Pulling the Wool Back: Studying the Biochemical Properties of Mammoth Hemoglobin

Red Blood Cells

What do you do with the DNA sequence of an animal that has been extinct for tens of thousands of years? Well, if you are on the team of Professor Kevin Campbell (University of Manitoba, Canada), you go for the blood; specifically, the hemoglobin. In a study published in Nature Genetics (1), Professor Campbell’s team reports that they have successfully expressed the mammoth hemoglobin protein using the sequence from a 43,000 year-old mammoth specimen.

As it turns out, mammoth hemoglobin is pretty interesting, at least from an evolutionary biology/paleogenetic point of view. When the polypeptides from the α- and β-like globin genes of the mammoth were compared to those of the African (Loxodonta africana) and Asian (Elaphas maximus) elephants, there were only a few amino acids different in the genes, but these changes had pretty spectacular results on the physiochemical properties of the mammoth hemoglobin.

Hemoglobin binds and carries O2 in the blood. Hemoglobin’s affinity for O2 increases as temperature decreases. Because the process of releasing O2 (heme deoxygenation) is endothermic, the ability of hemoglobin to release, or off load, the O2 to the cells that need it is greatly reduced at lower temperatures. This means that heme deoxygenation results in an overall loss of heat that would be costly to an arctic mammal.

So how did an African-derived lineage come to survive so well in the arctic? Well, it turns out that the altered residues in the mammoth hemoglobin resulted a lower oxygenation enthalpy (Δh) compared to that of the Asian elephant. While mammals general have a Δh that cause small increases in temperature to result in large decreases in hemoglobin- O2 affinity, which helps site-specific O2 delivery to warmer exercising muscles, this is not the case for mammoth hemoglobin. Instead, Professor Campbell’s team found that the effects of changes in temperature on a mammoth’s hemoglobin affinity for O2 would be greatly reduced, thereby allowing the hemoglobin to release the O2 more easily at lower temperatures. This would have been an enormous energy advantage for the arctic-dwelling mammoth.

As if all this wasn’t cool enough on its own, there is also the wow factor of holding a plate of cells that are expressing a protein from the blood of an animal that last roamed the earth over 43,000 years ago. Just thinking about that gives me chills.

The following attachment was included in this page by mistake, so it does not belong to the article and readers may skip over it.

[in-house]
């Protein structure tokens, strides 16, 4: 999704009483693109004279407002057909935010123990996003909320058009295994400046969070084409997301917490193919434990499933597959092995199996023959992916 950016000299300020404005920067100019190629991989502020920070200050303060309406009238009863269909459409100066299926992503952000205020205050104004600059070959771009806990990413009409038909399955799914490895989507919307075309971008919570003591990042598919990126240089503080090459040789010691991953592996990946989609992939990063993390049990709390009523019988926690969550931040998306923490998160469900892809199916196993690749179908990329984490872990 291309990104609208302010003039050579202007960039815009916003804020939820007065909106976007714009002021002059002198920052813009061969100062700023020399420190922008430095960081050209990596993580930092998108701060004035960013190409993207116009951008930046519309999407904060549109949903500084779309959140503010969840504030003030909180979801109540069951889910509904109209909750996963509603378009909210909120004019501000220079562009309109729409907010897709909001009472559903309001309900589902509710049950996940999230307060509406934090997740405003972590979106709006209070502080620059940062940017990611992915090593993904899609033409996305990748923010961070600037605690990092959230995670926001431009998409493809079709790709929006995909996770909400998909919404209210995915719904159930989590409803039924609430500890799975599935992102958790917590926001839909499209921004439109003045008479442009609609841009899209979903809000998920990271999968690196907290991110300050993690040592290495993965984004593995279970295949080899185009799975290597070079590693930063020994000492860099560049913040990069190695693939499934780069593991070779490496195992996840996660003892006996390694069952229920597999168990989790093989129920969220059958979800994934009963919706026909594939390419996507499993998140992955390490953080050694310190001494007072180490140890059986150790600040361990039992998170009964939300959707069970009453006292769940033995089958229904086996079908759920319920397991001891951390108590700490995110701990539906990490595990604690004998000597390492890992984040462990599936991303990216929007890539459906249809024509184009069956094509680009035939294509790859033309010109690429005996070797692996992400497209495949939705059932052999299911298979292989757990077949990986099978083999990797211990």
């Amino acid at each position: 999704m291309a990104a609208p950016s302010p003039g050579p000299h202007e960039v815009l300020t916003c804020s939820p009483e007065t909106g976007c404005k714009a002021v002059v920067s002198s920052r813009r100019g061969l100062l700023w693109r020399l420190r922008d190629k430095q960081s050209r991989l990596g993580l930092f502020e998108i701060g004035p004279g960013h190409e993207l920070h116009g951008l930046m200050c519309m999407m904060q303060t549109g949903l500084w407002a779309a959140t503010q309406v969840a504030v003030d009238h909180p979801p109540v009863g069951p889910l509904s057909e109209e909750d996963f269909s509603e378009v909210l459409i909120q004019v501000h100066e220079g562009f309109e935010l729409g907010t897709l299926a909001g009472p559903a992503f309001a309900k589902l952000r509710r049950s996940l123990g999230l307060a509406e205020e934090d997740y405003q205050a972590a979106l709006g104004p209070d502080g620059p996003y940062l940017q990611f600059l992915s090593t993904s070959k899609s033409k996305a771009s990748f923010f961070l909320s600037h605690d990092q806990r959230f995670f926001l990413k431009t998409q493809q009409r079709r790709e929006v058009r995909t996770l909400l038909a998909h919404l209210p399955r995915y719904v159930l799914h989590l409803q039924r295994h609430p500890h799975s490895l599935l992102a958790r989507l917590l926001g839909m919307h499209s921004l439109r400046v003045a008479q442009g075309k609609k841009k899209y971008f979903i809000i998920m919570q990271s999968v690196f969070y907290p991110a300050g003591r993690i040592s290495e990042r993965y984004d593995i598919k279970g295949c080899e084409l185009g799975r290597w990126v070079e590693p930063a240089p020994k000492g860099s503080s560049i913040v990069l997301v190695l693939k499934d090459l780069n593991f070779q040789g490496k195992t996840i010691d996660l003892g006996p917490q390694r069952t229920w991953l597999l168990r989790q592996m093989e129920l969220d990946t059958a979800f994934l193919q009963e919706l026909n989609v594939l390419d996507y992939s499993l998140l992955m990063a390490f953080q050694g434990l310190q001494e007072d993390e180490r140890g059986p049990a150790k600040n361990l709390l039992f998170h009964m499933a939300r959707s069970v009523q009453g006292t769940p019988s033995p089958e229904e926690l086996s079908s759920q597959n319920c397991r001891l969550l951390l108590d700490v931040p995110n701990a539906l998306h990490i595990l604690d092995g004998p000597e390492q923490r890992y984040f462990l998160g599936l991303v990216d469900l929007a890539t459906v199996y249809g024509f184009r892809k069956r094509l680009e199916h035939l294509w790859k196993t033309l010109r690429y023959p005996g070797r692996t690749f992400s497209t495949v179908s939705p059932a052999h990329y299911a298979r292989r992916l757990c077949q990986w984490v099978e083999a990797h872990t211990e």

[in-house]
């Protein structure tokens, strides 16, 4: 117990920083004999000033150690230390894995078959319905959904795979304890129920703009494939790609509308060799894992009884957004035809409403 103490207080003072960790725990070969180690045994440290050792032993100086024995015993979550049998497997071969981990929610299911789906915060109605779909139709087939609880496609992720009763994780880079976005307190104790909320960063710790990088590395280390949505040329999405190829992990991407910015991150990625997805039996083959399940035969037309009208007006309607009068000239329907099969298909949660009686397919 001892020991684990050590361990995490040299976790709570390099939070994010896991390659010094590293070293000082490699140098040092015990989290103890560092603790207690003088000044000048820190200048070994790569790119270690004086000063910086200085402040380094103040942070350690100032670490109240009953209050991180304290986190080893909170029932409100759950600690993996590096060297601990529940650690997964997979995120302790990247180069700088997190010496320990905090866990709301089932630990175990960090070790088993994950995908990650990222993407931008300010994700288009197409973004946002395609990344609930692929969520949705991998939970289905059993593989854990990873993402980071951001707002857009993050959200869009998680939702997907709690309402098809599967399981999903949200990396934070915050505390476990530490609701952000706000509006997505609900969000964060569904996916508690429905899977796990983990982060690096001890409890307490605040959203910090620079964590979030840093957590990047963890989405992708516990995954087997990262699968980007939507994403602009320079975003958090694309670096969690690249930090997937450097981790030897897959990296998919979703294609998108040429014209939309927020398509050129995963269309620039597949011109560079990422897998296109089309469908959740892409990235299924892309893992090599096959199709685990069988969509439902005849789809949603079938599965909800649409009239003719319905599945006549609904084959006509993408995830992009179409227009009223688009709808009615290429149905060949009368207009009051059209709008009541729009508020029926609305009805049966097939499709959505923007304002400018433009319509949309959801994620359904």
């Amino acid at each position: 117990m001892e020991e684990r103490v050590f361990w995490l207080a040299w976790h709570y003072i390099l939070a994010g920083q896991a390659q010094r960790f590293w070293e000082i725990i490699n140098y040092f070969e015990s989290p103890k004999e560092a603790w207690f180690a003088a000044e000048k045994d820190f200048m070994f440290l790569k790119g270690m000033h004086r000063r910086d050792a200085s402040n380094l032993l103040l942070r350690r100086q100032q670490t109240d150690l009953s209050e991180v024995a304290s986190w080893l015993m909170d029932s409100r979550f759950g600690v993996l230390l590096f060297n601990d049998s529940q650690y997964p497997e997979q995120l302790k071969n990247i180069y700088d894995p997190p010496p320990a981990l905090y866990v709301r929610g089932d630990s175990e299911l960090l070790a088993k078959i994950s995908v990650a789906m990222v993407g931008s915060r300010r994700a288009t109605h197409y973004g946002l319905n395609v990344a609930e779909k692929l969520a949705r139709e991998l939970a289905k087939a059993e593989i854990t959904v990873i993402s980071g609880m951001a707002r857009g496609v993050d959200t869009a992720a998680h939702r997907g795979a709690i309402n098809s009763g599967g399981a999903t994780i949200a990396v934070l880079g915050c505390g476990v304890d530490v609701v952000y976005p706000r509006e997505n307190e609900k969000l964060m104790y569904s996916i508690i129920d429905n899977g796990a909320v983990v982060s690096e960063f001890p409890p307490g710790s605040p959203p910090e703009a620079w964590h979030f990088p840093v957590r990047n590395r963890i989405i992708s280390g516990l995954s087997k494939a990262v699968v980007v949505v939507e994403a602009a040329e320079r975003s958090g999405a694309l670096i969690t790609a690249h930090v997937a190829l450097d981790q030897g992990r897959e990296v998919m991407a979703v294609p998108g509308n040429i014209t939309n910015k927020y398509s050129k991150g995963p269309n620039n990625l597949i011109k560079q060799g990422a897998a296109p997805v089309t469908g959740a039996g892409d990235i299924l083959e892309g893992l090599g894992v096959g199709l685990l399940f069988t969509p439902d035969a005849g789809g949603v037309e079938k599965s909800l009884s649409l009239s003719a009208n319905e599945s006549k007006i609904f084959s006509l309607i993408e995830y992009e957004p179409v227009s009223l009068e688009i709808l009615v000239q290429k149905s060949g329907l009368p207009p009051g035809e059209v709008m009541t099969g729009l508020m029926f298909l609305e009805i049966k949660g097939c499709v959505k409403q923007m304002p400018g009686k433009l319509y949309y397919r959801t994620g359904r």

ResearchBlogging.orgCampbell KL, Roberts JE, Watson LN, Stetefeld J, Sloan AM, Signore AV, Howatt JW, Tame JR, Rohland N, Shen TJ, Austin JJ, Hofreiter M, Ho C, Weber RE, & Cooper A (2010). Substitutions in woolly mammoth hemoglobin confer biochemical properties adaptive for cold tolerance. Nature genetics PMID: 20436470

The following two tabs change content below.

Kelly Grooms

Scientific Communications Specialist at Promega Corporation
Kelly earned her B.S. in Genetics from Iowa State University in Ames, IA. Prior to coming to Promega, she worked for biotech companies in San Diego and Madison. Kelly lives just outside Madison with her husband, son and daughter. Kelly collects hobbies including jewelry artistry, reading, writing, photography and knitting. She would like to be an avid runner, as evidenced by her growing collection of running gear and her single half-marathon finishers t-shirt.

3 thoughts on “Pulling the Wool Back: Studying the Biochemical Properties of Mammoth Hemoglobin

    • Dr. Fleckenstein,
      I agree with you that more resources are needed for conservation work, and I would certainly hope no one would consider trying to resurrect mammoths when the world has so many existing animals that are in danger of going extinct.
      Still, as someone whose first love was evolutionary genetics, what these researchers learned about mammoth hemoglobin was fascinating. With just a few amino acids difference, the physical structure of the hemoglobin protein was altered so that it still served its function but did so in a way that was more advantageous in a cold climate.

Leave a Reply